c.753G.C

p.Trp251Cys

TM

mis

10

Pakistani

c.1273T.C

p.Cys425Arg

TM

mis

16

Pakistani

c.310G.A

p.Glu104Lys

LDLRA

mis

16

c.310G.T

p.Glu104Stop

Palestinian

c.1180_1187del8ins68

_

TM

_

8

Italian

c.1019C.G

p.Thr340Arg

TM

mis

23

Italian

c.1291C.T

p.Pro431Ser

TM

mis

23

Newfoundlander

c.782+8insT

-

TM

-

17

non

TM: transmembrane domain; LDLRA: low-density lipoprotein receptor A domain; SRCR: scavenger-receptor cysteine rich domain; Mis: missense; Del: delete; Non: nonsense. doi:10.1371/journal.pone.0114136.t003

TMPRSS3:207delC is the most commonly reported deafness mutation for this gene. It has been detected in Spanish people, Grecians, Newfoundlanders, and Pakistan populations [19, 20]. TMPRSS3 mutations account for 5.9% of autosomal recessive non-syndromic hearing loss (arNSHL) cases and 8.3 of postlingual arNSHL cases in Korean patients [21]. The mutation TMPRSS3:916G.A, which has been detected in German and Korean deaf patients, leads to an amino acid change A306T in the transmembrane domain [18, 21, 22]. This mutation results in decreased protease activity, which may explain its underlying molecular etiology for deafness. Moreover, the mutation

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Figure 5. The interactive protein network for human TMPRSS3 predicted by STRING 9.1. Proteins predicted to interact with human TMPRSS3 include multiple known deafness proteins such as MYO7A, GJB2, DFNB59 and SLC26A4. The software tool is available in the website: http://string-db.org/. doi:10.1371/journal.pone.0114136.g005

pR109W in the LDLRA domain of TMPRSS3 has been detected in multiple Asian familiar deafness cases [10, 22]. Weegerink et al. reported that mutations in different domains of TMPRSS3 resulted in varied hearing loss phenotypes, likely due to the distinct influence of protease activity by various mutations [14]. Several other studies have also found a variety of TMPRSS3 mutations in patients with hearing loss (Table 3) [11, 23–27]. The genetic spectrum of arNSHL in Chinese patients mainly includes mutations in GJB2, SLC26A4, MYO7A, POU3F4, USH2A and TMC1. Mutations in GJB2, followed by mutations in SLC26A4, are the most commonly identified cause of sensorineural hearing loss in Chinese patients [2]. Dai et al. suggested that hotspots for hearing loss mutations are variable in different regions in China [5]. Their studies found distinct allele frequencies for GJB2:235delC in different regions in China. It has also been reported that some common molecular etiologies, such as GJB2 and SLC26A4 mutations, in the general Chinese deaf population are rare in the Tibetan Chinese deaf population [28]. Consistent with these studies, our microarray screening of nine common deafness mutations in GJB2, GJB3, SLC26A4 and 12S rRNA in Tibetan Chinese patients with hearing loss resulted in a low positive detection rate. In this study, we reported the first mutation in TMPRSS3 (TMPRSS3: c.535G.A in exon 6, resulting p.A179T in the SRCR domain) found in the Chinese Tibetan population. Our results provided a new example of prelingual deafness caused by a TMPRSS3 mutation.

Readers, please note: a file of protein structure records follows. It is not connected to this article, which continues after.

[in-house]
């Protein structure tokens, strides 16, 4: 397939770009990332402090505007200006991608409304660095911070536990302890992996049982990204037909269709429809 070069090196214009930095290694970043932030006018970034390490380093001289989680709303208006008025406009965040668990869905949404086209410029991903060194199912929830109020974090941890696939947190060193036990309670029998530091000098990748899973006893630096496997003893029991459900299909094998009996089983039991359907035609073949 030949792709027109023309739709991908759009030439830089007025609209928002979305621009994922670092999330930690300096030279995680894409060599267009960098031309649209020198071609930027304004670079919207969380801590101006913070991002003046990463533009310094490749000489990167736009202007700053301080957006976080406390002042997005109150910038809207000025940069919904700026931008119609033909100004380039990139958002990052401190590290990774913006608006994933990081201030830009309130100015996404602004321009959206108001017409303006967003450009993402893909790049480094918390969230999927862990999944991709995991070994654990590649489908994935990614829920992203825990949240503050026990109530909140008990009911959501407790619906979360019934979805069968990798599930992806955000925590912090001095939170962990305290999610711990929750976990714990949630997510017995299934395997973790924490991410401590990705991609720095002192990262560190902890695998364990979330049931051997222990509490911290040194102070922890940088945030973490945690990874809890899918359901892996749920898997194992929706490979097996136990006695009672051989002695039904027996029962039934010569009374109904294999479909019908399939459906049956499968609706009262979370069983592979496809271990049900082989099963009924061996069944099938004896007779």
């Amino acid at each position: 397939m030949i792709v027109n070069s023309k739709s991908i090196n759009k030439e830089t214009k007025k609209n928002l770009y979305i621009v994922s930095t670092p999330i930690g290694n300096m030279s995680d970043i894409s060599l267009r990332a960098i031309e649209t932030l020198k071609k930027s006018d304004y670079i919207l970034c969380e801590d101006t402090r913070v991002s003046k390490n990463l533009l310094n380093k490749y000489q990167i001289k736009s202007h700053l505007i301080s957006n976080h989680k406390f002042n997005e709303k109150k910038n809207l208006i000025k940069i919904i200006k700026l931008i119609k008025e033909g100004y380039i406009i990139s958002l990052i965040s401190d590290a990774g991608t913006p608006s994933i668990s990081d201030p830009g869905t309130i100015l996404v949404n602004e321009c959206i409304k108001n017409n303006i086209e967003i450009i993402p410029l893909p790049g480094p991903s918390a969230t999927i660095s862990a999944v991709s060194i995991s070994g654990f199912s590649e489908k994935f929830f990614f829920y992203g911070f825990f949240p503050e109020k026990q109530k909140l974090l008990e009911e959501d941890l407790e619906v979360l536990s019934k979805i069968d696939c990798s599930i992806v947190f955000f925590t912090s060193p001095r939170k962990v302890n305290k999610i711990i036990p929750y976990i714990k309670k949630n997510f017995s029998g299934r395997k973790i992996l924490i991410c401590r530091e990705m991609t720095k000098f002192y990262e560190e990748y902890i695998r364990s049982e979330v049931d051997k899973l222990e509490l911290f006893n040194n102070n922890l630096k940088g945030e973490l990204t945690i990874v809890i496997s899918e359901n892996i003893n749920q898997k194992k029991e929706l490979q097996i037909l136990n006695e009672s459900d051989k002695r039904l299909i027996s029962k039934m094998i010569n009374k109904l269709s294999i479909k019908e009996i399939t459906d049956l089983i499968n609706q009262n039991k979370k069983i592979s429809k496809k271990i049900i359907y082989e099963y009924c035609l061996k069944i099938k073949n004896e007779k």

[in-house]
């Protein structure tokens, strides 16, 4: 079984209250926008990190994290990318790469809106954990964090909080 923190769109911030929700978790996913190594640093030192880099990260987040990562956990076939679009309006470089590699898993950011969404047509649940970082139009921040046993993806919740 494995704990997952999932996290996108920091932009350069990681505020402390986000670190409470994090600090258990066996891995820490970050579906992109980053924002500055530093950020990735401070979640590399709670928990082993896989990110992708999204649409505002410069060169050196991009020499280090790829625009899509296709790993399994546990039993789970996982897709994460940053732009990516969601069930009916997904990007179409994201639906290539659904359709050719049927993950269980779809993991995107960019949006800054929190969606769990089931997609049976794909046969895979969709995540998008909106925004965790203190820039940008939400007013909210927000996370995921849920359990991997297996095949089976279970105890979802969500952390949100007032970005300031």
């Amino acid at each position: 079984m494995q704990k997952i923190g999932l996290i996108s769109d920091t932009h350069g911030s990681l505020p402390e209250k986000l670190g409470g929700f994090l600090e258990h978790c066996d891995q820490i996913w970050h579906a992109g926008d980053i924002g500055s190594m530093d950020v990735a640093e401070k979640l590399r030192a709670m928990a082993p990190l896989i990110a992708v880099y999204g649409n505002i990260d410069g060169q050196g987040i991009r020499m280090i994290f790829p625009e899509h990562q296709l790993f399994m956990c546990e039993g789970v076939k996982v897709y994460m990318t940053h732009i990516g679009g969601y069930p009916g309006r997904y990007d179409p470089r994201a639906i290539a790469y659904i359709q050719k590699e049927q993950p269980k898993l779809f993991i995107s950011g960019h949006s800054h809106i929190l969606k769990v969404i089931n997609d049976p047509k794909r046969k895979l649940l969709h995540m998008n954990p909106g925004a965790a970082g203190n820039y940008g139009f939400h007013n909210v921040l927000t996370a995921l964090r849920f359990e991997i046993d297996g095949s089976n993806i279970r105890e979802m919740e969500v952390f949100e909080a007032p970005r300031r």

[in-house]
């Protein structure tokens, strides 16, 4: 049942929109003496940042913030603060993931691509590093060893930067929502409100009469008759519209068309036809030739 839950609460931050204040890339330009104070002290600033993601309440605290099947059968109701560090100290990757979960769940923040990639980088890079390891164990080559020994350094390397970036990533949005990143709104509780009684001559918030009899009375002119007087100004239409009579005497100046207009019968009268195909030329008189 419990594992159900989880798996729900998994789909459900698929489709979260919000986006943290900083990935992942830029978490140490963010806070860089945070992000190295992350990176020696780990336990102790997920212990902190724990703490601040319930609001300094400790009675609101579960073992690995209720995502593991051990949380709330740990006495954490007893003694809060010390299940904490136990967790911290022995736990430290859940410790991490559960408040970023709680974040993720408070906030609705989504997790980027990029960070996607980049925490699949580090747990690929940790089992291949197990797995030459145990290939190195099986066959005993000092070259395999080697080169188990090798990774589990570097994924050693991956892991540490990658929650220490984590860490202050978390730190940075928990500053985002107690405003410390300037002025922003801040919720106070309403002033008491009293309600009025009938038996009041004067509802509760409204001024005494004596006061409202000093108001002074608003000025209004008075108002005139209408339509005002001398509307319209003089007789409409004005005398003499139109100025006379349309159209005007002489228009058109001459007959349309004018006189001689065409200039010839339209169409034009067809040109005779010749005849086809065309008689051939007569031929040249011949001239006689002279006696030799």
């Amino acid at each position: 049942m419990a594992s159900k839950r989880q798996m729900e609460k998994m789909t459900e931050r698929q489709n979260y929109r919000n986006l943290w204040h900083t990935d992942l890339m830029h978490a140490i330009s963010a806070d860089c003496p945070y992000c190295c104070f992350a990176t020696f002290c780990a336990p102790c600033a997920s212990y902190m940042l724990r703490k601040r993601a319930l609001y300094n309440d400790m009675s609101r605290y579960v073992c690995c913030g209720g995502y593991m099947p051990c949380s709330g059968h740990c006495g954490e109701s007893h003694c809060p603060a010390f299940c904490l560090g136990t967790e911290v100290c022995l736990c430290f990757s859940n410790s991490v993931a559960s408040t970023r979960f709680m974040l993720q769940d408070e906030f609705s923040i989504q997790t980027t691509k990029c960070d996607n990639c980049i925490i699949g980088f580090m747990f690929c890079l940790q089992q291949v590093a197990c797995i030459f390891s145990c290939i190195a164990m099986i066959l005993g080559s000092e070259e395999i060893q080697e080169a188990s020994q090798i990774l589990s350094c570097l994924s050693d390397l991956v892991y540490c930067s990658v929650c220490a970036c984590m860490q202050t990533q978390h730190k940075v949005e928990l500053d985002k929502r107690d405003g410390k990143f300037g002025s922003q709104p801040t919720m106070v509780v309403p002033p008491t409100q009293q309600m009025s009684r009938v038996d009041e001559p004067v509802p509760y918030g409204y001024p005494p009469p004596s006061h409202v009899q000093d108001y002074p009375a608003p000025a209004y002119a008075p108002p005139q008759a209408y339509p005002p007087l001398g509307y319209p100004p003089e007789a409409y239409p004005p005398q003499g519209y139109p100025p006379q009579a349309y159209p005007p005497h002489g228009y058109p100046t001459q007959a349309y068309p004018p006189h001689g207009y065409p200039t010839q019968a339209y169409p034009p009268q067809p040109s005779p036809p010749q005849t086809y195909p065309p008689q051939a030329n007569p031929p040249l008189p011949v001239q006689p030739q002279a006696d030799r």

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Acknowledgments We thank the members in the Chinese Tibetan family for their participation and cooperation of this study.

Author Contributions Conceived and designed the experiments: WZ PW. Performed the experiments: DF DL DJ. Analyzed the data: WZ PW. Contributed reagents/materials/analysis tools: DF WZ DL DJ PW. Contributed to the writing of the manuscript: DF DL PW.